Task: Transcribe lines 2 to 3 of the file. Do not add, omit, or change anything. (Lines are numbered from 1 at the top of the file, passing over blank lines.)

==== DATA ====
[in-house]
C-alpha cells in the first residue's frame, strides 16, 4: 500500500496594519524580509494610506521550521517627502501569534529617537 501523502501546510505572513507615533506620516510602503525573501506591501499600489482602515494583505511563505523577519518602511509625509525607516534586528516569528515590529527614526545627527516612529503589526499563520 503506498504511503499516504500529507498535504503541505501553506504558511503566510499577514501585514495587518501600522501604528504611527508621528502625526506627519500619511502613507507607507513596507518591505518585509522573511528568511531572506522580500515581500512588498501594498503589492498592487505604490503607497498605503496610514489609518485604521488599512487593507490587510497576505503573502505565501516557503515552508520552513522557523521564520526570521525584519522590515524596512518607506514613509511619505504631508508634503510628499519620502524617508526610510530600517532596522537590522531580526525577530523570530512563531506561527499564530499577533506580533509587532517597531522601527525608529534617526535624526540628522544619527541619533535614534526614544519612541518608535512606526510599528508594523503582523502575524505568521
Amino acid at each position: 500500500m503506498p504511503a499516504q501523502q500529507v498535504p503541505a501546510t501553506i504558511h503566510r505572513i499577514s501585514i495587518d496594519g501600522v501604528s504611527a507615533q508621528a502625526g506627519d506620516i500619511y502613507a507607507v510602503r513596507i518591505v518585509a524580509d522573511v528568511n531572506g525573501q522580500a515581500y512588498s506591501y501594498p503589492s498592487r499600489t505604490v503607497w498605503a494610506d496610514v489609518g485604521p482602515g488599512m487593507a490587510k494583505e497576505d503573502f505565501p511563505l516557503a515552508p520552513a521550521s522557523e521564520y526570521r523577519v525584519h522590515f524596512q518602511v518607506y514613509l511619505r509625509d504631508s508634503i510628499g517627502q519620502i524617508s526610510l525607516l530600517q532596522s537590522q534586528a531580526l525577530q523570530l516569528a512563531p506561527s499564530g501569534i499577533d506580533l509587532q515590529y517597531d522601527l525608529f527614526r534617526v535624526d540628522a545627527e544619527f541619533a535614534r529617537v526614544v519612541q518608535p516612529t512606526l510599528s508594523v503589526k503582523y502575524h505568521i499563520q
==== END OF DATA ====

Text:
C-alpha cells in the first residue's frame, strides 16, 4: 500500500496594519524580509494610506521550521517627502501569534529617537 501523502501546510505572513507615533506620516510602503525573501506591501499600489482602515494583505511563505523577519518602511509625509525607516534586528516569528515590529527614526545627527516612529503589526499563520 503506498504511503499516504500529507498535504503541505501553506504558511503566510499577514501585514495587518501600522501604528504611527508621528502625526506627519500619511502613507507607507513596507518591505518585509522573511528568511531572506522580500515581500512588498501594498503589492498592487505604490503607497498605503496610514489609518485604521488599512487593507490587510497576505503573502505565501516557503515552508520552513522557523521564520526570521525584519522590515524596512518607506514613509511619505504631508508634503510628499519620502524617508526610510530600517532596522537590522531580526525577530523570530512563531506561527499564530499577533506580533509587532517597531522601527525608529534617526535624526540628522544619527541619533535614534526614544519612541518608535512606526510599528508594523503582523502575524505568521
Amino acid at each position: 500500500m503506498p504511503a499516504q501523502q500529507v498535504p503541505a501546510t501553506i504558511h503566510r505572513i499577514s501585514i495587518d496594519g501600522v501604528s504611527a507615533q508621528a502625526g506627519d506620516i500619511y502613507a507607507v510602503r513596507i518591505v518585509a524580509d522573511v528568511n531572506g525573501q522580500a515581500y512588498s506591501y501594498p503589492s498592487r499600489t505604490v503607497w498605503a494610506d496610514v489609518g485604521p482602515g488599512m487593507a490587510k494583505e497576505d503573502f505565501p511563505l516557503a515552508p520552513a521550521s522557523e521564520y526570521r523577519v525584519h522590515f524596512q518602511v518607506y514613509l511619505r509625509d504631508s508634503i510628499g517627502q519620502i524617508s526610510l525607516l530600517q532596522s537590522q534586528a531580526l525577530q523570530l516569528a512563531p506561527s499564530g501569534i499577533d506580533l509587532q515590529y517597531d522601527l525608529f527614526r534617526v535624526d540628522a545627527e544619527f541619533a535614534r529617537v526614544v519612541q518608535p516612529t512606526l510599528s508594523v503589526k503582523y502575524h505568521i499563520q